I’ve written about the previous Murg record on this page before, though not so dense when I look at it now. You can check that out here. The band from Bergslagen brings back a lot of classic black metal elements on their albums. The black and white, but also a blistering, northern sound. Don’t worry, they are not trapped in time in some sort of way.
Within a year from their debut ‘Varg & Björn’, the band is back with ‘Gudatall’. This album continues the quest of these unknown Swedes to bring back some tradition to the disparate black metal world. In an interview with 3rd Eye Mag, they explain their influences with classical names such as Dissection and Gorgoroth (but with addition of Tulus and Mgla). That should tell you plenty about what to expect from this record.
What is noticable instantly is that the band has found a bit more of an atmosphere in their sound. This creates a richer and fuller sound on this album, compared to the rather straight forward predecessor. A sound that has that full flavor of the bands they mention as their inspiration, not the thin ferocity of the original bands in the 2nd wave of black metal. A wall of dissonant, bleak guitar work with that sense of the great epic Dissection to it. It’s much less raw though, more controlled cascades of riff work rolling through the noisy fog of distortion. The vocals are harsh barks, with a commanding, rustic feel to them, which you hear in the more rural black metal bands like Windir.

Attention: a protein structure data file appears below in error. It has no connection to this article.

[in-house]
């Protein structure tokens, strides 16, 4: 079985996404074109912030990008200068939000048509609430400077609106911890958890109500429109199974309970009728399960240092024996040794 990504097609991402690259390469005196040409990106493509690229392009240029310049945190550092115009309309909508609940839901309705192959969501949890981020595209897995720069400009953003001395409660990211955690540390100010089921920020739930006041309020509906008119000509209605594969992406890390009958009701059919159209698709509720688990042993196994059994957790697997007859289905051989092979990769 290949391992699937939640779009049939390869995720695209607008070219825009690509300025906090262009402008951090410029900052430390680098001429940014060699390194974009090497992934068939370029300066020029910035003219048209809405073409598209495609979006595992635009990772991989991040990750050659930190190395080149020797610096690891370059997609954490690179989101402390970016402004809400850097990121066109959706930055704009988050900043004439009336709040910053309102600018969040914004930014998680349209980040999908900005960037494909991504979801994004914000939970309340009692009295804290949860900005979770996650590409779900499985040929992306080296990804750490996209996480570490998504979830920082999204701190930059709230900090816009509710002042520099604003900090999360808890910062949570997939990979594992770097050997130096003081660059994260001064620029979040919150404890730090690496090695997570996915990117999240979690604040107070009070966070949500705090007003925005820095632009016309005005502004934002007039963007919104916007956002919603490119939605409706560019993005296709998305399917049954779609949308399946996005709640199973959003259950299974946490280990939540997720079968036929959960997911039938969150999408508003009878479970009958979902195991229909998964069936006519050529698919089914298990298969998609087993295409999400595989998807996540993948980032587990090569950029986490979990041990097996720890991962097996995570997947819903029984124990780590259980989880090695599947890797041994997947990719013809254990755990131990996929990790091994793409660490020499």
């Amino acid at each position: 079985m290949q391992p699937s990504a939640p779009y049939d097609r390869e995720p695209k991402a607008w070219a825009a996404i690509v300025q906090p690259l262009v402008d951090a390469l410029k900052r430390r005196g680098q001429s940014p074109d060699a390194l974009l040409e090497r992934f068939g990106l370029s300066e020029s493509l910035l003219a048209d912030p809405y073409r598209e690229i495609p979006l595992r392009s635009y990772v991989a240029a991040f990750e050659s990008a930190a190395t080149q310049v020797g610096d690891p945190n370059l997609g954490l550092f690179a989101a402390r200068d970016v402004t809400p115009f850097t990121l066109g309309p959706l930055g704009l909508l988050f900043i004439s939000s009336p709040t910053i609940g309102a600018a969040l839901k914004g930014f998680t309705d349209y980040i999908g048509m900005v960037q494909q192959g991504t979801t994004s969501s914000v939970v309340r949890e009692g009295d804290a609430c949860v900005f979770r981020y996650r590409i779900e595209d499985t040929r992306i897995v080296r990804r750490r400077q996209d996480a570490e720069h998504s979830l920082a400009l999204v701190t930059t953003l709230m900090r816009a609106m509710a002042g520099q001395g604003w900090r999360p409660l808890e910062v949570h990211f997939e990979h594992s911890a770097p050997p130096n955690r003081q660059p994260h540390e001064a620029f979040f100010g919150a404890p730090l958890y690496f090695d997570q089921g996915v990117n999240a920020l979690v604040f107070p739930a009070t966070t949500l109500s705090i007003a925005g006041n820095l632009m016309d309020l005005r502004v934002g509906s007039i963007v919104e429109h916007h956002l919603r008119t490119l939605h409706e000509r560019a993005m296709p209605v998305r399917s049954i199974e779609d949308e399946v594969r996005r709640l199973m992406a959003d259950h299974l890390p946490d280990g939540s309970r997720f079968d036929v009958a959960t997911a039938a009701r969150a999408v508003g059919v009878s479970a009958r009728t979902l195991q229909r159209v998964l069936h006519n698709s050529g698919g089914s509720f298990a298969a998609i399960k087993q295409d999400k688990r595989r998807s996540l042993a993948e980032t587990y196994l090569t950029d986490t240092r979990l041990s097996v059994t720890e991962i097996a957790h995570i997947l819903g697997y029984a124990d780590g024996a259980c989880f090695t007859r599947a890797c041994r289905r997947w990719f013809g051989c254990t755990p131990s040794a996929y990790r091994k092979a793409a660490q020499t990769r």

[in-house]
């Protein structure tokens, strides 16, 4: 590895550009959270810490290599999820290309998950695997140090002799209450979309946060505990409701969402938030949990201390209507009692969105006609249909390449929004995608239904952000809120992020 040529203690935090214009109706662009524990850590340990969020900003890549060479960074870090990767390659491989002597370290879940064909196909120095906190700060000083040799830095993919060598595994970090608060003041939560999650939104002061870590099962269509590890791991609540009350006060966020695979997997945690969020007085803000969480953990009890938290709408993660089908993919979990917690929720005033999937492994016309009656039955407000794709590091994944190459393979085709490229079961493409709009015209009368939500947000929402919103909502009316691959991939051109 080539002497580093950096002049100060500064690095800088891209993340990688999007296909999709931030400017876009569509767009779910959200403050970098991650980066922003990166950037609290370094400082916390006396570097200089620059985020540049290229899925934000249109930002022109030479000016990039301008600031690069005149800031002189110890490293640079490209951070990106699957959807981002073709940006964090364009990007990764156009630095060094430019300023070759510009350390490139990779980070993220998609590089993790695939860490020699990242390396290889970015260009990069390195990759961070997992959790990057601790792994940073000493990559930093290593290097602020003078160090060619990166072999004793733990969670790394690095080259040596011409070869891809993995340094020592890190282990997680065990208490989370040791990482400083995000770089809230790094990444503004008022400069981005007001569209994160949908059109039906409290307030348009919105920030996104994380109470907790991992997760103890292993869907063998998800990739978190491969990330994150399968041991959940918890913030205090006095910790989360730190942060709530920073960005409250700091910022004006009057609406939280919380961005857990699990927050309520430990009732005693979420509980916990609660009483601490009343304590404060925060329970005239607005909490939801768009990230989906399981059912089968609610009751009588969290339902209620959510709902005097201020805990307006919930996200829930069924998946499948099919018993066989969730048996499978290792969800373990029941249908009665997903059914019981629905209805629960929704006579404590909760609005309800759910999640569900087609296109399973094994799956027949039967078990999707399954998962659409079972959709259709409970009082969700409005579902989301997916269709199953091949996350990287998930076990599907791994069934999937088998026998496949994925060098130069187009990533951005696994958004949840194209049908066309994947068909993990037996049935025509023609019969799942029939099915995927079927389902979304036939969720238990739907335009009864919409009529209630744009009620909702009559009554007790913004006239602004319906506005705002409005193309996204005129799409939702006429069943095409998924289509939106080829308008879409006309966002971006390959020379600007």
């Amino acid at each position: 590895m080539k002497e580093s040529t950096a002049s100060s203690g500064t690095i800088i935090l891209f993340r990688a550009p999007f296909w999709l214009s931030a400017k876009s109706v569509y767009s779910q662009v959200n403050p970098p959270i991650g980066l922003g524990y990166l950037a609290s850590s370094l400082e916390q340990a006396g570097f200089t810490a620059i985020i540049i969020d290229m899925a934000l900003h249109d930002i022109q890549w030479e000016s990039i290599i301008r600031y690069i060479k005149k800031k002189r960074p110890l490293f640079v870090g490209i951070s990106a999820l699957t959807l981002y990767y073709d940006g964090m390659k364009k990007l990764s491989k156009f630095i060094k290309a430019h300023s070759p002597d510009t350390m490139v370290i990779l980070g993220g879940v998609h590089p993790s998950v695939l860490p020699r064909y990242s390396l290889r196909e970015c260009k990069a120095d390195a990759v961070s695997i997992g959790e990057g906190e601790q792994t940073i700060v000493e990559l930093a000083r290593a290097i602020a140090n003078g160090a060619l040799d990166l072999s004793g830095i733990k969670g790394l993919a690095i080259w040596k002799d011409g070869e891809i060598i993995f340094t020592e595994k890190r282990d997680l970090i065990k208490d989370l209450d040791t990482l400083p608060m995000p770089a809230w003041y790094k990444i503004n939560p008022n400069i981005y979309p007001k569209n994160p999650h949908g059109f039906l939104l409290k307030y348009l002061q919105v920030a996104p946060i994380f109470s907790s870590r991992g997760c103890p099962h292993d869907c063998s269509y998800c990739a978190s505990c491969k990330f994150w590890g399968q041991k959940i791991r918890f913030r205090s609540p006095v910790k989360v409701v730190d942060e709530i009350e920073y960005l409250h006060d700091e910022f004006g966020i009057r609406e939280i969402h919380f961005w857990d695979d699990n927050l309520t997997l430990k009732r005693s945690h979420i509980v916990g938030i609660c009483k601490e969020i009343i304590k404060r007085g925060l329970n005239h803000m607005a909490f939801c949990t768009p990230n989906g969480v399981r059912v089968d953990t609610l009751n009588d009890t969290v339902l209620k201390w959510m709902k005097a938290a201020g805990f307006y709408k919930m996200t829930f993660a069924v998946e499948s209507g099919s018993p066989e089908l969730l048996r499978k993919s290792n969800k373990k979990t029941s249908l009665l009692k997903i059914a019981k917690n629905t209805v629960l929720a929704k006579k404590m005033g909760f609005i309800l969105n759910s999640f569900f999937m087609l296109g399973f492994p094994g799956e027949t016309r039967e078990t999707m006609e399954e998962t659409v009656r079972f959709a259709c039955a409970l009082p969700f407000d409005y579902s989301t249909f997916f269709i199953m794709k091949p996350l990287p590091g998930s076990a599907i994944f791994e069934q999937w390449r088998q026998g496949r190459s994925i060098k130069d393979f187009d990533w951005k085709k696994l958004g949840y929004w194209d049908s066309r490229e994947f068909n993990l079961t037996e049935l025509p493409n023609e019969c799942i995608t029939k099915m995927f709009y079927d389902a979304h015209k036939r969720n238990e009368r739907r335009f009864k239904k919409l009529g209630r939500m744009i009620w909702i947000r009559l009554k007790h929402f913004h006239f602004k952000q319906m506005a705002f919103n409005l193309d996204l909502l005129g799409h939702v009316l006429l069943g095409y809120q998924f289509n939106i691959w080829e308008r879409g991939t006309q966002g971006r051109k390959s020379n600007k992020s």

In general, the sound of Murg has also put up some of that wavery, atmospheric sound here and there. A thin element of Winterfylleth -like nature worship perhaps, since that seems to be the stronger theme in their music. Still, there’s that Nidrosian black metal element, orthodox, harsh and mysterious, that makes Murg such a compelling act. They’re not too likely to join the more progressive stream of the genre. The frosty crips of the vocals, the grey haze of the rhythm section and that tremolo guitarplay are way to stuck in the frozen north. The blistering hail on ‘Mästarens resa i mörkret’, with the fierce vocals or the jagged, frantic ‘Midnattsmässan’ are a testament to that.
Murg is a fresh breeze in the black metal scene in the sense that they feel comfortable, as that old pair of shoes. But also great, because you can finally wear them again. This is obviously a great album.